Edinburgh Airport profits soar as passenger numbers return to pre-Covid levels

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Edinburgh Airport’s profits soared last years as passengers numbers returned to 98 per cent of their pre-Covid level.

Annual accounts show an operating profit of £144.7 million for 2023, up from £81.5 million the previous year - an increase of 77.5 per cent - while the number of passengers using the airport rose from 11.3 million in 2022 to 14.4 million in 2023, a 28 per cent increase.

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The airport’s annual report, published with the financial statement, says: “The airport’s recovery from the pandemic has been more rapid than anticipated with 2023 passenger numbers almost fully recovered on 2019 levels.

“The volume recovery was particularly strong in the second half of the year where passenger numbers exceeded 2019 levels. The recovery has been led by strong demand for leisure and international travel, particularly long-haul.”

The airport is host to 33 airlines and connects t more than 170 destinations. And it has added several new routes and destinations, including Jet2 to Rome and Malta; JetBlue to New York JFK; Ryanair to Bergerac, Agadir and Biarritz; WestJet to Toronto an Halifax; Eurowings to Stiuttgart; and British Airways City Flyer to San Sebastian and Olbia.

The report says the airport scaled back its capital investment programme during the pandemic, but is now steadily increasing it again. In 2023, it invested £30.9m in a range of projects, including installation of an on-site solar farm, which started operating in February 2024 and can meet 25 per cent of the airport’s energy needs.

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Other investments include in new security technology and runway upgrades and rehabilitation.

And the report says: “The airport’s focus for 2024 is sustainable growth. There are several pivotal projects already in progress and expected to commence, which will facilitate the airport’s ability to deliver this growth.”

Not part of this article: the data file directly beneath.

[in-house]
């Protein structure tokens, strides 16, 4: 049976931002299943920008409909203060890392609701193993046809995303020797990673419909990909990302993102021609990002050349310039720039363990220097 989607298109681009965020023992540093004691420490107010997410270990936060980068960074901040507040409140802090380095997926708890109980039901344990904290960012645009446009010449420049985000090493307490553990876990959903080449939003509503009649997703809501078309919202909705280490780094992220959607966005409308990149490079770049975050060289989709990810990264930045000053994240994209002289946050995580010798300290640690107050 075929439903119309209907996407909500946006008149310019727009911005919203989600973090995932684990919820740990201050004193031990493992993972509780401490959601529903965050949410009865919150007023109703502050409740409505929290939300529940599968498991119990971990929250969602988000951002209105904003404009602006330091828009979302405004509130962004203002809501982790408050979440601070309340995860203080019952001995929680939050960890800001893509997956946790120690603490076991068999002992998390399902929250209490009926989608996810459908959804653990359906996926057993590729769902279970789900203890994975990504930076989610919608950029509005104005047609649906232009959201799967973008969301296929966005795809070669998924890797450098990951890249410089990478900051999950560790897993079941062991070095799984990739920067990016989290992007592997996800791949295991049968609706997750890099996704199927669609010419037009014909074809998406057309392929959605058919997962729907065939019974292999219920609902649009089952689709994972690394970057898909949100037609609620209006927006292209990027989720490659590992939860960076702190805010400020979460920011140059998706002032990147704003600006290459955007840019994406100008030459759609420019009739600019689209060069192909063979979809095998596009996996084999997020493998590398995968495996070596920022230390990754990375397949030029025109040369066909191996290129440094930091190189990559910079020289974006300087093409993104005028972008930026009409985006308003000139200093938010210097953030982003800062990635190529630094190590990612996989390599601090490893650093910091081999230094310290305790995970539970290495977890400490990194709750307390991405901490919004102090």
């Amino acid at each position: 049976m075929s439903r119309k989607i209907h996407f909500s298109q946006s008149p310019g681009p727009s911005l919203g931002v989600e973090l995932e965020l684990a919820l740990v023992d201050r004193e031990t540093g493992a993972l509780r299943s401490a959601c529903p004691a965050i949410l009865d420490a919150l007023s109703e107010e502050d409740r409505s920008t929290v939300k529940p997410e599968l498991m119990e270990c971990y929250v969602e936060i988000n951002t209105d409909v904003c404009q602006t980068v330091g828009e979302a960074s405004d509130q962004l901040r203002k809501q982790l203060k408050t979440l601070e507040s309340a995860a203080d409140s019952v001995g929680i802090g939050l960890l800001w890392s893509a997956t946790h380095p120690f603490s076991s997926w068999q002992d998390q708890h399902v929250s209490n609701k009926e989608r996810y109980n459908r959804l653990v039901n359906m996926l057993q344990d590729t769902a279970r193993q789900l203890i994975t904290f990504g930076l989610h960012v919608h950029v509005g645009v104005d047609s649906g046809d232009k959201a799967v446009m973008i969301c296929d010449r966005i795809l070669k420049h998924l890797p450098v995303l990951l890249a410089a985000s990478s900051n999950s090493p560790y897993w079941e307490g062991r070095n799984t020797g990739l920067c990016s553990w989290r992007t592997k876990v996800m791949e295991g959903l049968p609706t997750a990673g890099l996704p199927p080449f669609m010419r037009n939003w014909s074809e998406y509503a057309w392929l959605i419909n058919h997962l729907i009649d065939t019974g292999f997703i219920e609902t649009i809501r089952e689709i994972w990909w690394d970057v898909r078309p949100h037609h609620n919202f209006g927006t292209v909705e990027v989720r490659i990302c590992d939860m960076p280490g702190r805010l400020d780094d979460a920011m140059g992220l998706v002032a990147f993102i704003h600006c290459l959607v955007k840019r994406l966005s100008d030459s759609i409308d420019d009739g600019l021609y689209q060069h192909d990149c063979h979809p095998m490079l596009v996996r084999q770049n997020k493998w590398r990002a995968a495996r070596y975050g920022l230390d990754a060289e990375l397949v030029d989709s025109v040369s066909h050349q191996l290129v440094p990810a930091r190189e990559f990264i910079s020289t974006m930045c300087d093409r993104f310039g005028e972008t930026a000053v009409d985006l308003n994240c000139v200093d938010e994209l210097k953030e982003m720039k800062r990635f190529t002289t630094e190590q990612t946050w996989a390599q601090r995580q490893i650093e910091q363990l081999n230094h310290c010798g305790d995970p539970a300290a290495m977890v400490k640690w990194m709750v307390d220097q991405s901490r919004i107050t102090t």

Edinburgh Airport - now Scotland’s busiest airport - started life as the Royal Naval Air Service Aerodrome Turnhouse in 1916 and served as a key military base during the First World War. And after also playing an important role in the Second World War, it launched its first commercial services in 1947.

Responsibility for the airport was transferred from the Ministry of Defence to the Ministry of Aviation in 1960. And in 1966 to was transferred again to the British Airports Authority, which operated the airport until it was privatised in 1987, becoming BAA Edinburgh. It was sold to Global Infrastructure Partners in 2012.

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But in April 2024, French infrastructure group Vinci - which is already the majority shareholder in London’s Gatwick Airport - bought a 50.01 per cent stake in Edinburgh in a £1.27 billion deal. At the time, Sir John Elvidge, chairman of Edinburgh Airport, welcomed the move as “a significant vote of confidence in Scotland, and the future of its capital city airport.”

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